Winding Down my Square Foot Gardening Beds This Season

Within the past few days I’ve done a lot of gardening work outdoors to wind things down for the season. I managed to get everything out before a couple more hard freezes set in. While I do more than square foot gardening, I’ll focus on that aspect of my survival gardening for now.


Square Foot Gardening Beds in Early November 2010


Back in late September and early October, I uprooted everything in the 4’ x 6’ bed (at right in photo), which I call bed #1. Things in it performed rather poorly all season, so I dug out all the soil mix, got rid of the plastic barrier at the bottom and put down black weed fabric. Then, as I put the soil mix back in, I enriched it with organic compost and said a prayer that it would do better next year..

A few days ago I pulled up everything from square foot bed #2 but the sage plant. Bed #2 is the 4’ x 4’ bed (at left in photo) containing Mel’s Mix on top of a layer of weed fabric. It’s the bed that looked like a green overflowing jungle most of the season, thanks to Red Ripper black-eyed peas. More on those shortly.

The popcorn I planted just didn’t make it. Neither did the squash, which I couldn’t even find. It’s as if I never planted any. The Red Rippers absolutely took over.

The okra was killed off by a freeze late last week. I saved the few pods left on them to dry out and save seeds.

Once everything was pulled up, I worked organic compost into the soil. To my dismay I found a few masses of roots that looked suspiciously like the damnable tree roots the weed fabric was supposed to keep out.

I’d like to think those roots were the mat that resulted from the tangle of plants that grew this season. But I’m not certain and won’t be unless I dig up and rework the bed like I did with bed #1. I’ll let it go until next spring.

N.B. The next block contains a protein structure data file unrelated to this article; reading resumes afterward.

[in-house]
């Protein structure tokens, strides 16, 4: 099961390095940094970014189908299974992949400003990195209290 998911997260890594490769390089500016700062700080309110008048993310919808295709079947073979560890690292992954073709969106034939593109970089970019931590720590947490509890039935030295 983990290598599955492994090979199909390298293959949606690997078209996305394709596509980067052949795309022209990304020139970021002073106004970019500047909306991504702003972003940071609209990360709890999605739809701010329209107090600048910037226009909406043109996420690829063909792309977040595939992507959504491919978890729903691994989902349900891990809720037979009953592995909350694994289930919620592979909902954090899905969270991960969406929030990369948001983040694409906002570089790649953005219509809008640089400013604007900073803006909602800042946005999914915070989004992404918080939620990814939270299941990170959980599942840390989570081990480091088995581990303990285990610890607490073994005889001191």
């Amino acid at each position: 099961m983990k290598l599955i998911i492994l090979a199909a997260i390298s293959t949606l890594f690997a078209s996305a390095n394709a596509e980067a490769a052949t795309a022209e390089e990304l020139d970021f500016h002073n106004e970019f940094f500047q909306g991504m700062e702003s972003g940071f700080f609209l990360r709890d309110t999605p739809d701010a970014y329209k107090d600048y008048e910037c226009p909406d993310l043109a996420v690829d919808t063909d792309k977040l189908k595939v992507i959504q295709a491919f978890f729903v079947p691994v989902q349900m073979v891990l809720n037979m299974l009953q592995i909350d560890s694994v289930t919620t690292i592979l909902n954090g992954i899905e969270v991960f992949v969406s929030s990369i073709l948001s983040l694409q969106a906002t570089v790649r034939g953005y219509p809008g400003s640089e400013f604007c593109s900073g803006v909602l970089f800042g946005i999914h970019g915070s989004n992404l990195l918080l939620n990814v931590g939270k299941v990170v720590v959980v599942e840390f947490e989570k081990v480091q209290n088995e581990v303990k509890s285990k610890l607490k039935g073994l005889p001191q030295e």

Containers of Red Ripper Black-eyed peas


The Red Ripper black-eyed pea plants had lost nearly all their leaves and were a tangled mess, but I got a large amount of pods off of them, as was the case several times this summer and fall. I’ve never had any that were as productive as these.

I spent over 2 and a half hours shelling that last mess the other evening. This is the latest I’ve ever harvested black-eyed peas.

I figure I harvested four cups, maybe four and a half cups of black-eyed peas, from this one 4′ x 4′ square bed. And that’s with other plants taking up some of the space. If I have results half that good next year, I’ll be thrilled. Naturally, I saved back some seed.

The two larger containers in the photo above hold two cups. The smaller container (at right in photo) holds a cup and is only partly full. Half of a 3″ x 5″ card has the variety written on it. The container has approximately half a cup in it now, about the same amount of Red Rippers I’d saved back from a year or two ago, to give you an idea of what I started with.

This year’s harvest completely filled both of the larger containers, but the contents of the top container in the photo has already been cooked in a large slow cooker with ham pieces. I plan to enjoy some of it this weekend.

Did you grow something this year that produced beyond your expectations?


Click here for info on Mel Bartholomew’s All New Square Foot Gardening.


Author: John Wesley Smith

John Wesley Smith writes and podcasts from his home in Central Missouri. His goal is to help preppers as he continues along his own preparedness journey.

2 thoughts on “Winding Down my Square Foot Gardening Beds This Season”

  1. I planted 4 asian long bean plants (sometimes called yard long beans) and had way more harvested beans than I knew what to do with. I canned a bunch, gave away a bunch, and ate a lot. Waited to harvest some a little too long, got some beans that were 20-24 inches long, a little too tough to eat. Plants were relatively pest free, seemed to enjoy the southwest AZ sunshine, and were a magnet for bees and butterflys to their blossoms. Good plants, I plan on growing some more next year.

    1. Very good. I planted some of those a few years ago, too, but never had the success you mentioned. But I didn’t harvest mine as green beans. Instead, I let them mature and shelled them like dry beans. They’re hard to work with, too, because the shells and beans are fairly small. Long pods, but small beans. If I’d have harvested the beans when they were young, I likely would have had more production. They’re fun to grow at any rate. I may grow some again. All the best for yours next time.

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